Being from Seattle, we scoff at people who use umbrellas. We don’t need umbrellas! Yes, it rains but it’s usually just an off-and-on type of rain, or a light drizzle. Nothing our rain jackets, or even a hoodie, can’t handle!
However, I was grateful I brought my grandmother’s umbrella with me on our trip to Kansai while in Japan. Because, while it only rained one day, it sure poured.
In the morning when we arrived to the Inari train station, there was already a steady rain shower. It’ll die down, I thought to myself as I opened up my umbrella.
It didn’t. It rained, and it rained and it rained.
At first I tried to avoid puddles as we climbed up the stone staircases at Fushimi Inari. Quickly, it became irrelevant.
My socks and shoes were soaked. Despite having an umbrella, the bottom part of pants were getting wet. Somehow, I also managed to get my right sleeve wet while holding the umbrella. (See! I’m not used to holding such a thing! I use it and still get wet!)
The rain did not affect the crowds of tourists.
At the beginning, it was slow going. People were trying to stop and take photos from under the red torii gates. This would cause a back-up of everyone behind having to wait. Pretty much everyone was carrying an umbrella too, so it took more time for them to set the umbrella down so it would not be in their pictures.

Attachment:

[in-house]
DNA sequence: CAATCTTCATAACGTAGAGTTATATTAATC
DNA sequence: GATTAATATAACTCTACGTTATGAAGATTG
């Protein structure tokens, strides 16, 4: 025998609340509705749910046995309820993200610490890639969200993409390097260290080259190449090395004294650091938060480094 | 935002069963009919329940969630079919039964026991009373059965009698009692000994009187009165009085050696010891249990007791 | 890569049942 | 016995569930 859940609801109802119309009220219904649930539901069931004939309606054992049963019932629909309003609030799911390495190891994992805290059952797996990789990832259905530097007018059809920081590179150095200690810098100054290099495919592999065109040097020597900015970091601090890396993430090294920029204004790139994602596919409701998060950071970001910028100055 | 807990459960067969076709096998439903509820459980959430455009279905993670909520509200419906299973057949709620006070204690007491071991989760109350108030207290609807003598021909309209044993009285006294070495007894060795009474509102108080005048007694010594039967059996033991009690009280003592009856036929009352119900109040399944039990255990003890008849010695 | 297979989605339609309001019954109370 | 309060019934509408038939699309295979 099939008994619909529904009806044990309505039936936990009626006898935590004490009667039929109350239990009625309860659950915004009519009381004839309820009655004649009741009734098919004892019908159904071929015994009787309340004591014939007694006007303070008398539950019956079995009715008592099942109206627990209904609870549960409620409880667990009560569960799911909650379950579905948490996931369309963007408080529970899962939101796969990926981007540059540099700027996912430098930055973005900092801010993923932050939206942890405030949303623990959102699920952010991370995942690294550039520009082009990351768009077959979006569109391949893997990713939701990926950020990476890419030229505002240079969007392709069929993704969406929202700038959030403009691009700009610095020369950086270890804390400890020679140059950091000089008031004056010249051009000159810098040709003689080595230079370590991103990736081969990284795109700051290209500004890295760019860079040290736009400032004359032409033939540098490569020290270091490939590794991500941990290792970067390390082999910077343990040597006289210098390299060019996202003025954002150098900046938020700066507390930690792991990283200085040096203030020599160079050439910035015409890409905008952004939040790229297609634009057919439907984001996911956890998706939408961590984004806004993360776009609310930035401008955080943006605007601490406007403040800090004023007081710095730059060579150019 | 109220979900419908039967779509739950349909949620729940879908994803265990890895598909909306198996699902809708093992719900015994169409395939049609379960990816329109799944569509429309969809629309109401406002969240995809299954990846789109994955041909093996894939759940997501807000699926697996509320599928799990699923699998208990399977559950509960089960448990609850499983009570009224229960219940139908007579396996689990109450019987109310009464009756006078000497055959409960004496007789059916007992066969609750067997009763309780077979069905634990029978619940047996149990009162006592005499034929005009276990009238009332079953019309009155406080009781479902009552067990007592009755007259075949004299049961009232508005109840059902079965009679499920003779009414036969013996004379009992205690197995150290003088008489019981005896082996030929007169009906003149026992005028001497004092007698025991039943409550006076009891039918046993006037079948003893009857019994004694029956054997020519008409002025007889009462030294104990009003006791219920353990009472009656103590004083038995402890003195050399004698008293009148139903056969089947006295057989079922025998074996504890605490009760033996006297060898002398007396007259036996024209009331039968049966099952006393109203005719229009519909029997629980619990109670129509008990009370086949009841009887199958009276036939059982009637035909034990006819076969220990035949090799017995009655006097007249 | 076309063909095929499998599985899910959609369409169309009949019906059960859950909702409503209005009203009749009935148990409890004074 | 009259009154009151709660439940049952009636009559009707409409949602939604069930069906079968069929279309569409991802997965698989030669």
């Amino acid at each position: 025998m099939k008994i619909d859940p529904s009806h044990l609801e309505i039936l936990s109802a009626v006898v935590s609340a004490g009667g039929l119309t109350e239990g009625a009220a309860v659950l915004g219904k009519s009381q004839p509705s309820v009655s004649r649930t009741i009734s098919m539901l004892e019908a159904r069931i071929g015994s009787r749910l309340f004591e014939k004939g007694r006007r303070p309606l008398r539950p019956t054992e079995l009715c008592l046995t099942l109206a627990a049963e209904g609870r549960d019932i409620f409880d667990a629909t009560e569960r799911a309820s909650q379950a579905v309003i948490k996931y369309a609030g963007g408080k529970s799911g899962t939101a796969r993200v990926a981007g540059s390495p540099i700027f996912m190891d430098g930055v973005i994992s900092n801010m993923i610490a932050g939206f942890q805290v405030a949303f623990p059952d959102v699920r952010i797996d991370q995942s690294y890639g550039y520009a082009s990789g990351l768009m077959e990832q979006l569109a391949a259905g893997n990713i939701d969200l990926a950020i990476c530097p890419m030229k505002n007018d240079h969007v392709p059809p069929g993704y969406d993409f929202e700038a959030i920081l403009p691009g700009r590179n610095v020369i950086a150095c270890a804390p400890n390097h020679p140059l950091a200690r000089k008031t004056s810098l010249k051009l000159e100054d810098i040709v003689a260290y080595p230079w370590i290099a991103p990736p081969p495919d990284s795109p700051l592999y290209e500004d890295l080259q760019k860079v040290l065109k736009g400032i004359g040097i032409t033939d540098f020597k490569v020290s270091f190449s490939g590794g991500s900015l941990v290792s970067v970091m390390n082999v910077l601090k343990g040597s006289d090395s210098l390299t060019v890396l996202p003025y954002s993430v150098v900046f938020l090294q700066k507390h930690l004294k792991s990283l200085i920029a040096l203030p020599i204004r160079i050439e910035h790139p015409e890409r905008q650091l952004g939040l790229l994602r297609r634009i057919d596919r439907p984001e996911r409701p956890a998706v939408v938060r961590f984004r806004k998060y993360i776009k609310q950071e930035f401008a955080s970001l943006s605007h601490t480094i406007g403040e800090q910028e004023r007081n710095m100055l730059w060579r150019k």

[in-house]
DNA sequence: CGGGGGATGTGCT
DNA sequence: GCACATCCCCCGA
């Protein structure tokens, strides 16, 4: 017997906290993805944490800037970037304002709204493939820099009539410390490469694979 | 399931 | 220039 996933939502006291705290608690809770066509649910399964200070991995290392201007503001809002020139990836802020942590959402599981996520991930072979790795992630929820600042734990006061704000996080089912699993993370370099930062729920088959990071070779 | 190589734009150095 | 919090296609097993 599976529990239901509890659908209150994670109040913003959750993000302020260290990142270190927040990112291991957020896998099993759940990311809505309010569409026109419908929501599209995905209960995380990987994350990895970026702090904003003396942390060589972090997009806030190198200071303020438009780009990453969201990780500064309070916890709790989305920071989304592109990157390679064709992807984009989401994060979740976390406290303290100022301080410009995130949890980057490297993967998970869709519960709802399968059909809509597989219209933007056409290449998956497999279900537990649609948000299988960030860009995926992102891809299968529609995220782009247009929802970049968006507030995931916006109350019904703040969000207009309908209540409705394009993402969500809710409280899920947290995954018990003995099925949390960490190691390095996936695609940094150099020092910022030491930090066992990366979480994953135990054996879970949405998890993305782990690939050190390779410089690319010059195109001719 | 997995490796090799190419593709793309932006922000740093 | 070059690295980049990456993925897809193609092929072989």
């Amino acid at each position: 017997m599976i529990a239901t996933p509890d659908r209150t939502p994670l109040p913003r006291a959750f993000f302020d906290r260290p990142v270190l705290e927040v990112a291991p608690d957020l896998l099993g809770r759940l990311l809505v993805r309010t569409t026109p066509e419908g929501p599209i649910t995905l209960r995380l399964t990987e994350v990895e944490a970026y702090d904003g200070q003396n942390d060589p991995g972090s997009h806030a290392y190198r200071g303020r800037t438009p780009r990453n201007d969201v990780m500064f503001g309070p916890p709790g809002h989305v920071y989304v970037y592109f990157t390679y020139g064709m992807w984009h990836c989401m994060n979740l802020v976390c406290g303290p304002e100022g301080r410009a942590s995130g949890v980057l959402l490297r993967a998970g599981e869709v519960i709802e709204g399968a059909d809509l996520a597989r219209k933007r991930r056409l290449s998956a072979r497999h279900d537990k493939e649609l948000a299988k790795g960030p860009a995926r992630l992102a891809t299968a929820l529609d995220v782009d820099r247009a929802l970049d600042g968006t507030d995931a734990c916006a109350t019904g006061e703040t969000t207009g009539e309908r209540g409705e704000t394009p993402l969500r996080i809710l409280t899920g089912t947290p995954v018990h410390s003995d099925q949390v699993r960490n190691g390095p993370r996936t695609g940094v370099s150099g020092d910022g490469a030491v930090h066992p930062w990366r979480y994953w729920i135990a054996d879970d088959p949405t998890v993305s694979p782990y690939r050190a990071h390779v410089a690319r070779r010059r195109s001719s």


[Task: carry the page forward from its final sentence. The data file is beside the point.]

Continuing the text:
Instagram v. Reality … am I right?
Bryce and I didn’t hike up to the top of the mountain as we were meeting relatives for lunch. We got more than half way up and I don’t think the view would have gotten any better higher. It was just a grey cloud over Kyoto.
As we turned around and walked down the path, I wondered how things would look if it wasn’t raining and if the sun was out. I’m sure it would feel different. Or, maybe not.
It felt very peaceful, during the parts where no one else was around us. And, even in the rain, the continuous rows of red torii gates were beautiful.
(Side note: I have been to Fushimi Inari one time before during the spring when it was sunny and dry. I was in college, so this was about 12 years ago, and I sadly don’t have any distinct memories of how the gates looked in the sunlight! It was a trip to Kyoto I took with my mom, grandpa and cousin.)
In addition to all the red torii gates at Fushimi Inari, this Shinto shrine is also known for its many fox statues. Foxes were the messengers of Inari, the Shinto god of rice.
There were a few parts of the trail that were actually pretty steep. Funny how sometimes you get a better workout while on vacation than when you are at home trying to do a workout!
In the end, I had:
- Stronger calves.
- Soaked socks and shoes.
- A half-drenched jacket.
- Partially wet pants.
- My bag I was carrying — that contained my belongings for our three-day trip — appeared soaked through, and I was happy to later learn that none of its contents actually got wet.
- Cold hands.
- A great memory of a rainy outing in Kyoto.
Maybe the slightly unfortunate thing was that the lunch we had later that day with my relatives was at a traditional Japanese restaurant where customers remove their shoes upon entering.
Spoiler: Our socks were still sopping wet at lunch time. But, more on that another day.